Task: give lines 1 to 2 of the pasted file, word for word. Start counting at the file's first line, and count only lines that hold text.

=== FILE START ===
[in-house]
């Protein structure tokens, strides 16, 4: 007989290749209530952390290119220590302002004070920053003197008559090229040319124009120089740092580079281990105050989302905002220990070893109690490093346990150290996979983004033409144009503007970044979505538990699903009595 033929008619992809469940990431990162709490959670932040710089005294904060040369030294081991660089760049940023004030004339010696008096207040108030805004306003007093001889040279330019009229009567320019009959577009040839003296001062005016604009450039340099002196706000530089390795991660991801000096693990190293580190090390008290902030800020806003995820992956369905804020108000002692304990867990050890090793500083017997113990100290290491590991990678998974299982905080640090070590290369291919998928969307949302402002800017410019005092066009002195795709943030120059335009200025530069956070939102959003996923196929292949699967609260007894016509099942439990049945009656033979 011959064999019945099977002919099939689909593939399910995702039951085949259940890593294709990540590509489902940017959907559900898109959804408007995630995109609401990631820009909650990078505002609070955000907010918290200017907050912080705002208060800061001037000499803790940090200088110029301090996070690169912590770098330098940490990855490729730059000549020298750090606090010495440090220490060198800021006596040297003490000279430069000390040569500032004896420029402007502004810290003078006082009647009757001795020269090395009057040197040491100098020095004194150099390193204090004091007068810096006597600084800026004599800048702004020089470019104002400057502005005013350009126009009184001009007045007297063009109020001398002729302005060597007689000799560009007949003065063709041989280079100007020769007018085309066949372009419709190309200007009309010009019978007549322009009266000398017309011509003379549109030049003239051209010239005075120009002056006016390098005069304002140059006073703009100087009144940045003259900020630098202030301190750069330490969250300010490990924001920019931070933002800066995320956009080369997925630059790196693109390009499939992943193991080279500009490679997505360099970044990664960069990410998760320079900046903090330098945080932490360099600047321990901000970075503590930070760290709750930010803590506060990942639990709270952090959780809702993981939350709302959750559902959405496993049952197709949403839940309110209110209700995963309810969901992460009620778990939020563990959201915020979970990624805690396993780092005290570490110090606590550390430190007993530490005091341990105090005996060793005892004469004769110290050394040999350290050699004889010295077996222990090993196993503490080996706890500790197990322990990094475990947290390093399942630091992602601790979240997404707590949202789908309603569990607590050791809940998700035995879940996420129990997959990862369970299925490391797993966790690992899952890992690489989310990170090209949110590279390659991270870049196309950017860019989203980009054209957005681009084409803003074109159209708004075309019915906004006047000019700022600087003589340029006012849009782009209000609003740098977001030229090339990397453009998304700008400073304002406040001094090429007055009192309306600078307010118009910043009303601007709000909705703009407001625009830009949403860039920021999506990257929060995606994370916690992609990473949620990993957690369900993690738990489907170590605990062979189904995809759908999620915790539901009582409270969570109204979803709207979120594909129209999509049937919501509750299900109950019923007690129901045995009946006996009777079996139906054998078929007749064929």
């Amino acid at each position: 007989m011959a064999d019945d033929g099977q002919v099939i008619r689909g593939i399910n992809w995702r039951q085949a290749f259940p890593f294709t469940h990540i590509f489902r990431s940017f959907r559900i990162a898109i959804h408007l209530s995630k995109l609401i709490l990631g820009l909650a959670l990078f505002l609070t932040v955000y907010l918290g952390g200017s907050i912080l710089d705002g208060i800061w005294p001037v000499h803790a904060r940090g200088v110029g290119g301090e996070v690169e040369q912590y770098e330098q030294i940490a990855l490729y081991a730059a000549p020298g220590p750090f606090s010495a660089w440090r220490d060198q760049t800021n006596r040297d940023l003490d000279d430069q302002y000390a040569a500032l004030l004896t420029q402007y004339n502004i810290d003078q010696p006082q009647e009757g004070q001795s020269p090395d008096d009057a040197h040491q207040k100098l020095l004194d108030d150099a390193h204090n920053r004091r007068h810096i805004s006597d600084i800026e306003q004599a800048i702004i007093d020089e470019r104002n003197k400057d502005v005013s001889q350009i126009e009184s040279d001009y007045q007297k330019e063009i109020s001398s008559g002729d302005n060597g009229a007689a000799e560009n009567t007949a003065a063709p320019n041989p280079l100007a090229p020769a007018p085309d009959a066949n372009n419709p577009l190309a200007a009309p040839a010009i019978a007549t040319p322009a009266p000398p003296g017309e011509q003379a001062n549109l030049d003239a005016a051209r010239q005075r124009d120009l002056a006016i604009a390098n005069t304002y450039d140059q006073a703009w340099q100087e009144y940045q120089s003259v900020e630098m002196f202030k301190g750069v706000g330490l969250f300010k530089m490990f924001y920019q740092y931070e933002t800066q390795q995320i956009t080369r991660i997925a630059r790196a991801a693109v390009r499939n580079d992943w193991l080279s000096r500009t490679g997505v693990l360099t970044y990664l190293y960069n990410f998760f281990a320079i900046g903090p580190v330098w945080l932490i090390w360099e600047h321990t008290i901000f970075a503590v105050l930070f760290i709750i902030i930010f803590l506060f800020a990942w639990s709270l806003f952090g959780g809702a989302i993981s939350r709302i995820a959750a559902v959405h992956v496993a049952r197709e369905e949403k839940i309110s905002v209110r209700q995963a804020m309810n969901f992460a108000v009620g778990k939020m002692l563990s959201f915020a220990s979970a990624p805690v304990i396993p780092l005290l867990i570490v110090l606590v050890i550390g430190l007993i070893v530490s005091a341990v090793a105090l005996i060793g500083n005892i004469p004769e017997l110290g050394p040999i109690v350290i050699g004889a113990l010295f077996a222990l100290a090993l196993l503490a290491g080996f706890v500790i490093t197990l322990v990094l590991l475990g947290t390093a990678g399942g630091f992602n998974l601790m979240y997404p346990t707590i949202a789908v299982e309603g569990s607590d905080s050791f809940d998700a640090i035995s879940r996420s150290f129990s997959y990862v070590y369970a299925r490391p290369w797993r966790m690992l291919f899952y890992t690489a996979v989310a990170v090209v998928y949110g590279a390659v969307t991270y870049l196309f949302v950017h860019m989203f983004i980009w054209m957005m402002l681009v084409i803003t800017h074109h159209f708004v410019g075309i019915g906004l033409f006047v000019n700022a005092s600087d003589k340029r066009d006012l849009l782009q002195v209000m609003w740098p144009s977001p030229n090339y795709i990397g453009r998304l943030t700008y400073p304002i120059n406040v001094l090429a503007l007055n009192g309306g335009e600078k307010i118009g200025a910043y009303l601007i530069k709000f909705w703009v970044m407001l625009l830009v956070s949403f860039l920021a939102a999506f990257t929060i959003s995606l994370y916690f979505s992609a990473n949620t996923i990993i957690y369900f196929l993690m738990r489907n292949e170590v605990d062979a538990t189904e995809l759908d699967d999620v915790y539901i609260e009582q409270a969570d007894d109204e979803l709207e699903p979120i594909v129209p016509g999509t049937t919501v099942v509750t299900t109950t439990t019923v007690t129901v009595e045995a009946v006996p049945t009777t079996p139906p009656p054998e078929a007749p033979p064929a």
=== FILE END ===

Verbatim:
[in-house]
């Protein structure tokens, strides 16, 4: 007989290749209530952390290119220590302002004070920053003197008559090229040319124009120089740092580079281990105050989302905002220990070893109690490093346990150290996979983004033409144009503007970044979505538990699903009595 033929008619992809469940990431990162709490959670932040710089005294904060040369030294081991660089760049940023004030004339010696008096207040108030805004306003007093001889040279330019009229009567320019009959577009040839003296001062005016604009450039340099002196706000530089390795991660991801000096693990190293580190090390008290902030800020806003995820992956369905804020108000002692304990867990050890090793500083017997113990100290290491590991990678998974299982905080640090070590290369291919998928969307949302402002800017410019005092066009002195795709943030120059335009200025530069956070939102959003996923196929292949699967609260007894016509099942439990049945009656033979 011959064999019945099977002919099939689909593939399910995702039951085949259940890593294709990540590509489902940017959907559900898109959804408007995630995109609401990631820009909650990078505002609070955000907010918290200017907050912080705002208060800061001037000499803790940090200088110029301090996070690169912590770098330098940490990855490729730059000549020298750090606090010495440090220490060198800021006596040297003490000279430069000390040569500032004896420029402007502004810290003078006082009647009757001795020269090395009057040197040491100098020095004194150099390193204090004091007068810096006597600084800026004599800048702004020089470019104002400057502005005013350009126009009184001009007045007297063009109020001398002729302005060597007689000799560009007949003065063709041989280079100007020769007018085309066949372009419709190309200007009309010009019978007549322009009266000398017309011509003379549109030049003239051209010239005075120009002056006016390098005069304002140059006073703009100087009144940045003259900020630098202030301190750069330490969250300010490990924001920019931070933002800066995320956009080369997925630059790196693109390009499939992943193991080279500009490679997505360099970044990664960069990410998760320079900046903090330098945080932490360099600047321990901000970075503590930070760290709750930010803590506060990942639990709270952090959780809702993981939350709302959750559902959405496993049952197709949403839940309110209110209700995963309810969901992460009620778990939020563990959201915020979970990624805690396993780092005290570490110090606590550390430190007993530490005091341990105090005996060793005892004469004769110290050394040999350290050699004889010295077996222990090993196993503490080996706890500790197990322990990094475990947290390093399942630091992602601790979240997404707590949202789908309603569990607590050791809940998700035995879940996420129990997959990862369970299925490391797993966790690992899952890992690489989310990170090209949110590279390659991270870049196309950017860019989203980009054209957005681009084409803003074109159209708004075309019915906004006047000019700022600087003589340029006012849009782009209000609003740098977001030229090339990397453009998304700008400073304002406040001094090429007055009192309306600078307010118009910043009303601007709000909705703009407001625009830009949403860039920021999506990257929060995606994370916690992609990473949620990993957690369900993690738990489907170590605990062979189904995809759908999620915790539901009582409270969570109204979803709207979120594909129209999509049937919501509750299900109950019923007690129901045995009946006996009777079996139906054998078929007749064929």